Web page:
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Original Paper

Novel SLC12A3 Mutations in Chinese Patients with Gitelman’s Syndrome

Shao L.a, b · Ren H.a · Wang W.a · Zhang W.a · Feng X.a · Li X.a · Chen N.a

Author affiliations

aDepartment of Nephrology, Ruijin Hospital, Shanghai Jiaotong University School of Medicine, Shanghai, and bDepartment of Nephrology, Affiliated Hospital, Qingdao University Medical College, Qingdao, China

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Nephron Physiol 2008;108:p29

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Article / Publication Details

First-Page Preview
Abstract of Original Paper

Received: May 01, 2007
Accepted: December 19, 2007
Published online: February 21, 2008
Issue release date: April 2008

Number of Print Pages: 1
Number of Figures: 3
Number of Tables: 5


eISSN: 1660-2137 (Online)

For additional information: https://www.karger.com/NEP

Abstract

Background: Inactivating mutations of the SLC12A3 gene are the most common cause of Gitelman’s syndrome (GS), a disorder inherited as an autosomal recessive trait. In a minority of cases, GS-like phenotypes are caused by mutations in the CLCNKB gene. Methods: We searched for SLC12A3 and CLCNKB gene mutations in 13 Chinese patients (9 males and 4 females, age 35 ± 14 years) from 8 unrelated families with the clinical and biochemical features of GS. All coding regions, including intron-exon boundaries, were analyzed using PCR followed by direct sequence analysis. Results: We identified 10 mutations distributed throughout the SLC12A3 gene. Seven are novel variants, including 4 missense mutations (Gly196Val, Cys430Gly, Gly439Val and Leu571Pro), 2 deletions (1384delG and 346–353delACTGATGG) and 1 in-frame insertion (997insCys). Three mutations were recurrent, including 2 missense mutations (Thr60Met and Asp486Asn) and 1 deletion (2883–2884delAG). The homozygous or heterozygous mutation Thr60Met was found in 8 of 13 patients. There were no mutations detected in the CLCNKB gene. Conclusions: Thr60Met may be the most common mutation in Chinese patients with GS. Possible specific genotype-phenotype correlations were difficult to identify.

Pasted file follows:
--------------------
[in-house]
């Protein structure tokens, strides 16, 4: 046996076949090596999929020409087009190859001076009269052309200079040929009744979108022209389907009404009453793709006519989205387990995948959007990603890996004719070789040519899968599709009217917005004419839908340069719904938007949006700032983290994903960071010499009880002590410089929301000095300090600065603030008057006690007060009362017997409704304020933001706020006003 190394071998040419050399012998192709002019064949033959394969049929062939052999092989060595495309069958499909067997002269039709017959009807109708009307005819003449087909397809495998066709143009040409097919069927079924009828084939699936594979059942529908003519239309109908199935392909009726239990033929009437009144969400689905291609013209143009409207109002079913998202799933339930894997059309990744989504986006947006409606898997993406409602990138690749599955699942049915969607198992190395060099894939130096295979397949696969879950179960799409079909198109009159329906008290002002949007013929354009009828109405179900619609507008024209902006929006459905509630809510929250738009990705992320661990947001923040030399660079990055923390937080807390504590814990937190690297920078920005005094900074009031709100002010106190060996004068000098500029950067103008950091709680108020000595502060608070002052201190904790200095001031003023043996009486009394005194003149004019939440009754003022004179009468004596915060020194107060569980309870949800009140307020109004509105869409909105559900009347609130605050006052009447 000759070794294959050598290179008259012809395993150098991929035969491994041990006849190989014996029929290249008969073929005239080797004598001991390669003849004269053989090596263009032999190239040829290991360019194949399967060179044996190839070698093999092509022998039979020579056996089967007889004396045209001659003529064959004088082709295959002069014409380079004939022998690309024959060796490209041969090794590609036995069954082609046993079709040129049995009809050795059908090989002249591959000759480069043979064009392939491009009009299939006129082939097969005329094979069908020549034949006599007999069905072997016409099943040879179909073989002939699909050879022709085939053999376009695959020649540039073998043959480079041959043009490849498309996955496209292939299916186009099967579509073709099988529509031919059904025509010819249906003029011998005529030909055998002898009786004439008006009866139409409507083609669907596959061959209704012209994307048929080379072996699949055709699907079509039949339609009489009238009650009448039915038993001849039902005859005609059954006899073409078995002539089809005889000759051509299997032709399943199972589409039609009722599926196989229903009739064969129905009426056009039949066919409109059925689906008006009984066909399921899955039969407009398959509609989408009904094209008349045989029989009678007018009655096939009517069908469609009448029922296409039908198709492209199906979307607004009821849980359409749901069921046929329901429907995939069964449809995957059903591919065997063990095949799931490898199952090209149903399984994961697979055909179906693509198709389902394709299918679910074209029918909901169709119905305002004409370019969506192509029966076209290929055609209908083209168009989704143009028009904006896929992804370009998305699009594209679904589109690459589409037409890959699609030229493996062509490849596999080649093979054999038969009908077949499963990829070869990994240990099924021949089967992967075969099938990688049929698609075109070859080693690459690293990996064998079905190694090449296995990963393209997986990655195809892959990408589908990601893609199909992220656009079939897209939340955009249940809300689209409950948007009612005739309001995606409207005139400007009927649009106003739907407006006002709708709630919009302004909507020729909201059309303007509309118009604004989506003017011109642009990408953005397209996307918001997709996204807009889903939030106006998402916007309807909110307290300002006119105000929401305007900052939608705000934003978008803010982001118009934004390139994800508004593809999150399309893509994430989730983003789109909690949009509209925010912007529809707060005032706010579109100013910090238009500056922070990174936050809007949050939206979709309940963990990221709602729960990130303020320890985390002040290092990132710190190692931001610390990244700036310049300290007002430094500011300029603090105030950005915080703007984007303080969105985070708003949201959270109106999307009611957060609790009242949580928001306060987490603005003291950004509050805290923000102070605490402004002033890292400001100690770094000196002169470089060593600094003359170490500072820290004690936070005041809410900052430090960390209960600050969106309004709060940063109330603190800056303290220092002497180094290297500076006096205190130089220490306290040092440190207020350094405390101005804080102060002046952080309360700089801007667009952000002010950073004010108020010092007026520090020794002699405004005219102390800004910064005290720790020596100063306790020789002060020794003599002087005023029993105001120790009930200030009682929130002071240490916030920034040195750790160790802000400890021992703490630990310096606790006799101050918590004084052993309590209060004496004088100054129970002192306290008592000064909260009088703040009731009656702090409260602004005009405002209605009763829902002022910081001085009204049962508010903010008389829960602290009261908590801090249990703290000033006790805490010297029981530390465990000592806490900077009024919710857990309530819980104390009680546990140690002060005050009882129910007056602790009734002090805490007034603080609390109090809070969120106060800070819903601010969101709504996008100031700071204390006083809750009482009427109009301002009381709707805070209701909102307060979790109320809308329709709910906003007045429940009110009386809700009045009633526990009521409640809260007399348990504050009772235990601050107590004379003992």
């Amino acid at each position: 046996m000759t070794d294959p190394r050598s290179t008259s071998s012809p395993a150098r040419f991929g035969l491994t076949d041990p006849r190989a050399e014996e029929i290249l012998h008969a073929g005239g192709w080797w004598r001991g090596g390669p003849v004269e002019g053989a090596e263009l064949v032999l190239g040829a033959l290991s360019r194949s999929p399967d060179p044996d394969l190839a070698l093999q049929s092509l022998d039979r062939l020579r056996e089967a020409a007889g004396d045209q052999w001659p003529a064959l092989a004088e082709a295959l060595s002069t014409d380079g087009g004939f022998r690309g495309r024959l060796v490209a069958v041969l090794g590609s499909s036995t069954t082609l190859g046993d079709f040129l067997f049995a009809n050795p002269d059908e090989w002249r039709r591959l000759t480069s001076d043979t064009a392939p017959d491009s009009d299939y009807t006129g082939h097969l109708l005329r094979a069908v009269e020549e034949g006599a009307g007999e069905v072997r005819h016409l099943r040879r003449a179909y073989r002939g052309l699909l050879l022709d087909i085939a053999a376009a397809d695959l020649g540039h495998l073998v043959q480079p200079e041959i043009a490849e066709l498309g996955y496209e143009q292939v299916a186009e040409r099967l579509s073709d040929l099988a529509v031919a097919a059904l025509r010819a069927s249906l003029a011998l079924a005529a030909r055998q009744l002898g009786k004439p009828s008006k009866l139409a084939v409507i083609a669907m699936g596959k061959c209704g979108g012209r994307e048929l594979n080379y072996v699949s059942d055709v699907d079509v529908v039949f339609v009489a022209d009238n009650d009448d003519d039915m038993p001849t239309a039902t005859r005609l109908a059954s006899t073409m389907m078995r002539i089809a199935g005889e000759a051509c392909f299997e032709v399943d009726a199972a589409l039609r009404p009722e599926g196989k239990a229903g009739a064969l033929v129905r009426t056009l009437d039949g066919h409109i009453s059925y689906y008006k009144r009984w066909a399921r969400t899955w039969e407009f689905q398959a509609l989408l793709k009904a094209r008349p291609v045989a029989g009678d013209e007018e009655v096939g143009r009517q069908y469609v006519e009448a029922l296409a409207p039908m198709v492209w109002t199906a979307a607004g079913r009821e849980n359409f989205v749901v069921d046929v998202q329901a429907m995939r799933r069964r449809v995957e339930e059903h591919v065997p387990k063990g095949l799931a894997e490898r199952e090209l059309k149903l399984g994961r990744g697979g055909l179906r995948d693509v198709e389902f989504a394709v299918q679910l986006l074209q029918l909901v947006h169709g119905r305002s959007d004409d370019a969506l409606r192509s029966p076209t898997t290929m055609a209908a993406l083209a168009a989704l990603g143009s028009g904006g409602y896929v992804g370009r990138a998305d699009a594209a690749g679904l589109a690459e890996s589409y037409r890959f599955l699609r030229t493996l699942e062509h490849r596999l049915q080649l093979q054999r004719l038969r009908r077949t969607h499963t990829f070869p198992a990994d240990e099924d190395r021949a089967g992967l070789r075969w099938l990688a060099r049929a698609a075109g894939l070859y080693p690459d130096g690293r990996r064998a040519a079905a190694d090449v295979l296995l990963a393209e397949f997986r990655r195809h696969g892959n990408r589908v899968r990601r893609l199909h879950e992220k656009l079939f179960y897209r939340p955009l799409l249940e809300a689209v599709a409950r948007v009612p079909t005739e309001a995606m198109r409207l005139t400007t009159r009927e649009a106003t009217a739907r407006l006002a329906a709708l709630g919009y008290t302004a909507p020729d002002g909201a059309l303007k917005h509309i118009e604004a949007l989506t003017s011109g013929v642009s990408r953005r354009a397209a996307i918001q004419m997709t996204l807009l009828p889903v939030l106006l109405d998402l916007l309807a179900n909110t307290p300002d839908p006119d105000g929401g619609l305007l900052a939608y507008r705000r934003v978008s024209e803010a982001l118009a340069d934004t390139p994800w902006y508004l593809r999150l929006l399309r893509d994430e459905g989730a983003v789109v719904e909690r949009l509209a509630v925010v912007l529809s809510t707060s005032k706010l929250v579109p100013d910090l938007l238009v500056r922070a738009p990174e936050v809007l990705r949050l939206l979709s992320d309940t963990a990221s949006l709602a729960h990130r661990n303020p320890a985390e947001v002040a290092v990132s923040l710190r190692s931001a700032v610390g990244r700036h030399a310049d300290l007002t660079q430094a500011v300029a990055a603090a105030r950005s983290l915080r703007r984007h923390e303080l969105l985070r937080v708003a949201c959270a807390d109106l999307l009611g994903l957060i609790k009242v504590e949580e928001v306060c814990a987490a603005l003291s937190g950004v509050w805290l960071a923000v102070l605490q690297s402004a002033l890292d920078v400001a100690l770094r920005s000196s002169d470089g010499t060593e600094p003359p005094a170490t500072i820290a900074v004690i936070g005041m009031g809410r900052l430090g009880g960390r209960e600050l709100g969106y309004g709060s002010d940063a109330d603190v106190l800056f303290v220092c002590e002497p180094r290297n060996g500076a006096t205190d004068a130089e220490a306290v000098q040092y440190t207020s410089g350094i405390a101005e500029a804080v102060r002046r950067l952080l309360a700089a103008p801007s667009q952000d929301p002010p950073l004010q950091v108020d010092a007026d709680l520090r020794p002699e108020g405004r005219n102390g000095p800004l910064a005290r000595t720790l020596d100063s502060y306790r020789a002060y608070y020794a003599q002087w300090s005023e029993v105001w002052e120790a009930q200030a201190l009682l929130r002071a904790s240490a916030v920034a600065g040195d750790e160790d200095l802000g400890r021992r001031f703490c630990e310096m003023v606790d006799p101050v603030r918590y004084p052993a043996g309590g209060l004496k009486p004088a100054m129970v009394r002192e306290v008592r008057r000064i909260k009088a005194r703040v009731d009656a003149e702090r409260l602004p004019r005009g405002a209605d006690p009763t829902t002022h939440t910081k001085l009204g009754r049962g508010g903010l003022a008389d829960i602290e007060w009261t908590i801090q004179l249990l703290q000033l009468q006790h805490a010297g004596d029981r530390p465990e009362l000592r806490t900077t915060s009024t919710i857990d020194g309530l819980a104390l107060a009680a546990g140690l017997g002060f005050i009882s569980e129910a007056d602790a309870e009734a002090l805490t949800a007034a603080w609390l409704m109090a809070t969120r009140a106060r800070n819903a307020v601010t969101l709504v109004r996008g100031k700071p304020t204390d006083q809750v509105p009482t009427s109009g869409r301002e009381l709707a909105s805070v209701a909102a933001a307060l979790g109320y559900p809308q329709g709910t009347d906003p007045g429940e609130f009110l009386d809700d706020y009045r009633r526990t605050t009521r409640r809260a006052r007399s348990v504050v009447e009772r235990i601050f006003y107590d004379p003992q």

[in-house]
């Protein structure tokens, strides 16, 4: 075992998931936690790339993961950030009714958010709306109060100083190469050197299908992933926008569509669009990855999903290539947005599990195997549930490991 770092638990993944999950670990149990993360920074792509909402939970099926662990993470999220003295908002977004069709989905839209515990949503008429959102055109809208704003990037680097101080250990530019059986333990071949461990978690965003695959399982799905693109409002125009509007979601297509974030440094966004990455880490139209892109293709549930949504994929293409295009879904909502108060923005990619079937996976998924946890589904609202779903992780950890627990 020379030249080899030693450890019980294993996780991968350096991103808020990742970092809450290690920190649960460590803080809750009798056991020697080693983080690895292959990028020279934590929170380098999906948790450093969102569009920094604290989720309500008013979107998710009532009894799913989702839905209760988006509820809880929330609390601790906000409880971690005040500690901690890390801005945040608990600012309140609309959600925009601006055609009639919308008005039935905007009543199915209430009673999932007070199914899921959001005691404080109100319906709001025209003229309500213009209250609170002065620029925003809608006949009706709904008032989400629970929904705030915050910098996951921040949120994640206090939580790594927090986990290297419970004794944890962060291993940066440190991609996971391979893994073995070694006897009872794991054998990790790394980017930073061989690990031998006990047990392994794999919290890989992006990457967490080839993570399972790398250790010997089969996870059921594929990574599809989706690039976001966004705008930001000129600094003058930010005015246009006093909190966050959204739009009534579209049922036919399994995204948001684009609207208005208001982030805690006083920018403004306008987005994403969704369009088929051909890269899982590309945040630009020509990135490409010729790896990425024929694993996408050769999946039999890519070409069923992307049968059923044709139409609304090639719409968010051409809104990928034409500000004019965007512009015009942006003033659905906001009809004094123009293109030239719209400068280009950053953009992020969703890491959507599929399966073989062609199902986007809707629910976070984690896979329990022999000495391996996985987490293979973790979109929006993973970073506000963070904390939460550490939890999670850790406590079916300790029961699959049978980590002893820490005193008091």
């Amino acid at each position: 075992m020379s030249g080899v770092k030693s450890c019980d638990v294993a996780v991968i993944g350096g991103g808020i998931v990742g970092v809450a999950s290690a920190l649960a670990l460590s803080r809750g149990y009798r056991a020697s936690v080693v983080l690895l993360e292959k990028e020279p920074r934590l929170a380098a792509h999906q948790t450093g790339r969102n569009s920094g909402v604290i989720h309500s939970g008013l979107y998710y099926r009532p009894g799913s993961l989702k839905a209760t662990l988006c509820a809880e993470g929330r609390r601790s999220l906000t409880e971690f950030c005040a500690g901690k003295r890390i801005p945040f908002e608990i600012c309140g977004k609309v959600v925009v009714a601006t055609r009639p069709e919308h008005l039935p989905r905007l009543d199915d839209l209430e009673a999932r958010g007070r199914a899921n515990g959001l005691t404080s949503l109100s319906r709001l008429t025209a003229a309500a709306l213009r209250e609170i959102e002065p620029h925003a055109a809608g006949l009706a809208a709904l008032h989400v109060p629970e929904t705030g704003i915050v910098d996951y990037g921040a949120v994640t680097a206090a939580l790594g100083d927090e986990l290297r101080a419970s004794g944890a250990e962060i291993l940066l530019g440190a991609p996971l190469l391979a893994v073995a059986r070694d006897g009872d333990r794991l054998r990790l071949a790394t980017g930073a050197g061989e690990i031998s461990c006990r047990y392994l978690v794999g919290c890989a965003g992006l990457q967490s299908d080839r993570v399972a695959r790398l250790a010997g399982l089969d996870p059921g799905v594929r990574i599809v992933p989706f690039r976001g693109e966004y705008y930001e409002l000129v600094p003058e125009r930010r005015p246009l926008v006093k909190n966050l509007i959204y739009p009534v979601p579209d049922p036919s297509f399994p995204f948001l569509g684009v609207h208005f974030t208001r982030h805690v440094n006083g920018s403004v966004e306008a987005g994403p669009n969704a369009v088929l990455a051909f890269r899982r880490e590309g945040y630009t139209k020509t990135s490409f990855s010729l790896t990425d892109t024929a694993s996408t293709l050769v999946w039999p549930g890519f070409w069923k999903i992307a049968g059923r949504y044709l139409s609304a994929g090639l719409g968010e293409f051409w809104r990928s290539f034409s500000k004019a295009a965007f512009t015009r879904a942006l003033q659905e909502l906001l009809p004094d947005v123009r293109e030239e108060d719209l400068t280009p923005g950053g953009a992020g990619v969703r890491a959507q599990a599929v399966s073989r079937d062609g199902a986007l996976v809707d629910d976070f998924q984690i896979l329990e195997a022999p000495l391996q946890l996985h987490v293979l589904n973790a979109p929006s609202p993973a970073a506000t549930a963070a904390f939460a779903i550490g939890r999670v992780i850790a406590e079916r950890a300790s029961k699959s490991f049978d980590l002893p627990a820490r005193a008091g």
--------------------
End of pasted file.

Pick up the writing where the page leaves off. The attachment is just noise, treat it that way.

© 2008 S. Karger AG, Basel


References

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    External Resources
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Article / Publication Details

First-Page Preview
Abstract of Original Paper

Received: May 01, 2007
Accepted: December 19, 2007
Published online: February 21, 2008
Issue release date: April 2008

Number of Print Pages: 1
Number of Figures: 3
Number of Tables: 5


eISSN: 1660-2137 (Online)

For additional information: https://www.karger.com/NEP


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